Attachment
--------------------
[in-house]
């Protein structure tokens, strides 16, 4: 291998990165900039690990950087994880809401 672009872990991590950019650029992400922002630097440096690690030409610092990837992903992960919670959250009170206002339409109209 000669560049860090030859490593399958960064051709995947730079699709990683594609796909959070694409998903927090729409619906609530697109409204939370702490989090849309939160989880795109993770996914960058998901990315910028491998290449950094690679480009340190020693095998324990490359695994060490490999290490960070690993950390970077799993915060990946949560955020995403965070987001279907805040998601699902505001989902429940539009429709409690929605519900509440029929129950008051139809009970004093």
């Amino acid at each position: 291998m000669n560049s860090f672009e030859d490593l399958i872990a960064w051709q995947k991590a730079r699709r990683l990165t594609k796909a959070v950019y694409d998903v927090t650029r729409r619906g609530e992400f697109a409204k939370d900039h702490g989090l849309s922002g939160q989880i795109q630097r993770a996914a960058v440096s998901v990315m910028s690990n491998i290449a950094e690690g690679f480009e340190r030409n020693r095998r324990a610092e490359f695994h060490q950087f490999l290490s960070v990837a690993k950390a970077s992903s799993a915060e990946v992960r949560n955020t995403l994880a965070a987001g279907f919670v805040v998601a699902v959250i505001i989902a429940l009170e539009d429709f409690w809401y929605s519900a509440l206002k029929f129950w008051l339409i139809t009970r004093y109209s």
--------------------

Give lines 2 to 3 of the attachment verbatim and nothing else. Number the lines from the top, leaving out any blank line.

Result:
């Protein structure tokens, strides 16, 4: 291998990165900039690990950087994880809401 672009872990991590950019650029992400922002630097440096690690030409610092990837992903992960919670959250009170206002339409109209 000669560049860090030859490593399958960064051709995947730079699709990683594609796909959070694409998903927090729409619906609530697109409204939370702490989090849309939160989880795109993770996914960058998901990315910028491998290449950094690679480009340190020693095998324990490359695994060490490999290490960070690993950390970077799993915060990946949560955020995403965070987001279907805040998601699902505001989902429940539009429709409690929605519900509440029929129950008051139809009970004093």
């Amino acid at each position: 291998m000669n560049s860090f672009e030859d490593l399958i872990a960064w051709q995947k991590a730079r699709r990683l990165t594609k796909a959070v950019y694409d998903v927090t650029r729409r619906g609530e992400f697109a409204k939370d900039h702490g989090l849309s922002g939160q989880i795109q630097r993770a996914a960058v440096s998901v990315m910028s690990n491998i290449a950094e690690g690679f480009e340190r030409n020693r095998r324990a610092e490359f695994h060490q950087f490999l290490s960070v990837a690993k950390a970077s992903s799993a915060e990946v992960r949560n955020t995403l994880a965070a987001g279907f919670v805040v998601a699902v959250i505001i989902a429940l009170e539009d429709f409690w809401y929605s519900a509440l206002k029929f129950w008051l339409i139809t009970r004093y109209s």